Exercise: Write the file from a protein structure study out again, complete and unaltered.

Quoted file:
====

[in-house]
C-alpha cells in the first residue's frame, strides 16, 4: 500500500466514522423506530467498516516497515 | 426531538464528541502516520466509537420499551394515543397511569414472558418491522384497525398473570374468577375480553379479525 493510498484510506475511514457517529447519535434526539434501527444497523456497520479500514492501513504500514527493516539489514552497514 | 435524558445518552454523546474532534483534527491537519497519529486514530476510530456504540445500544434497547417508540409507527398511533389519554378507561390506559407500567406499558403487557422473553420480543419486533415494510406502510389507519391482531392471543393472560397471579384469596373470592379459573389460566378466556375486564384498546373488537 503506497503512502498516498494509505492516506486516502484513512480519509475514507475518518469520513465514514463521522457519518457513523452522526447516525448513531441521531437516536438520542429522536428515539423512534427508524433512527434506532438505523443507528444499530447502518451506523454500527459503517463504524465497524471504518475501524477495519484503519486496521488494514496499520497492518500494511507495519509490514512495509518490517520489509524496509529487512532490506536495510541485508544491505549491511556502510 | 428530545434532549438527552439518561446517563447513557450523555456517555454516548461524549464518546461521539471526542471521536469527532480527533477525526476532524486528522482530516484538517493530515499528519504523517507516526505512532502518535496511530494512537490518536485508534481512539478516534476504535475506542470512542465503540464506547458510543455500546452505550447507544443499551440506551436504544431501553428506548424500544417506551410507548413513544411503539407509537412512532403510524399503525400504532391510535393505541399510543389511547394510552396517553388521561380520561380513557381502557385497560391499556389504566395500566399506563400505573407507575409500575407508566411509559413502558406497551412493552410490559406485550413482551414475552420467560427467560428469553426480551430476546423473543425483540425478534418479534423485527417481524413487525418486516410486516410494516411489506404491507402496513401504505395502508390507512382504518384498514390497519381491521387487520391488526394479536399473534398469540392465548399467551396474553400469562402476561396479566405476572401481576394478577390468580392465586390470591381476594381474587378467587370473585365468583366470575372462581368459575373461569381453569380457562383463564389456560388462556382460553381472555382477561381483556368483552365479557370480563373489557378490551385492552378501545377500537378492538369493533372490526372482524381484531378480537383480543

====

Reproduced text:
[in-house]
C-alpha cells in the first residue's frame, strides 16, 4: 500500500466514522423506530467498516516497515 | 426531538464528541502516520466509537420499551394515543397511569414472558418491522384497525398473570374468577375480553379479525 493510498484510506475511514457517529447519535434526539434501527444497523456497520479500514492501513504500514527493516539489514552497514 | 435524558445518552454523546474532534483534527491537519497519529486514530476510530456504540445500544434497547417508540409507527398511533389519554378507561390506559407500567406499558403487557422473553420480543419486533415494510406502510389507519391482531392471543393472560397471579384469596373470592379459573389460566378466556375486564384498546373488537 503506497503512502498516498494509505492516506486516502484513512480519509475514507475518518469520513465514514463521522457519518457513523452522526447516525448513531441521531437516536438520542429522536428515539423512534427508524433512527434506532438505523443507528444499530447502518451506523454500527459503517463504524465497524471504518475501524477495519484503519486496521488494514496499520497492518500494511507495519509490514512495509518490517520489509524496509529487512532490506536495510541485508544491505549491511556502510 | 428530545434532549438527552439518561446517563447513557450523555456517555454516548461524549464518546461521539471526542471521536469527532480527533477525526476532524486528522482530516484538517493530515499528519504523517507516526505512532502518535496511530494512537490518536485508534481512539478516534476504535475506542470512542465503540464506547458510543455500546452505550447507544443499551440506551436504544431501553428506548424500544417506551410507548413513544411503539407509537412512532403510524399503525400504532391510535393505541399510543389511547394510552396517553388521561380520561380513557381502557385497560391499556389504566395500566399506563400505573407507575409500575407508566411509559413502558406497551412493552410490559406485550413482551414475552420467560427467560428469553426480551430476546423473543425483540425478534418479534423485527417481524413487525418486516410486516410494516411489506404491507402496513401504505395502508390507512382504518384498514390497519381491521387487520391488526394479536399473534398469540392465548399467551396474553400469562402476561396479566405476572401481576394478577390468580392465586390470591381476594381474587378467587370473585365468583366470575372462581368459575373461569381453569380457562383463564389456560388462556382460553381472555382477561381483556368483552365479557370480563373489557378490551385492552378501545377500537378492538369493533372490526372482524381484531378480537383480543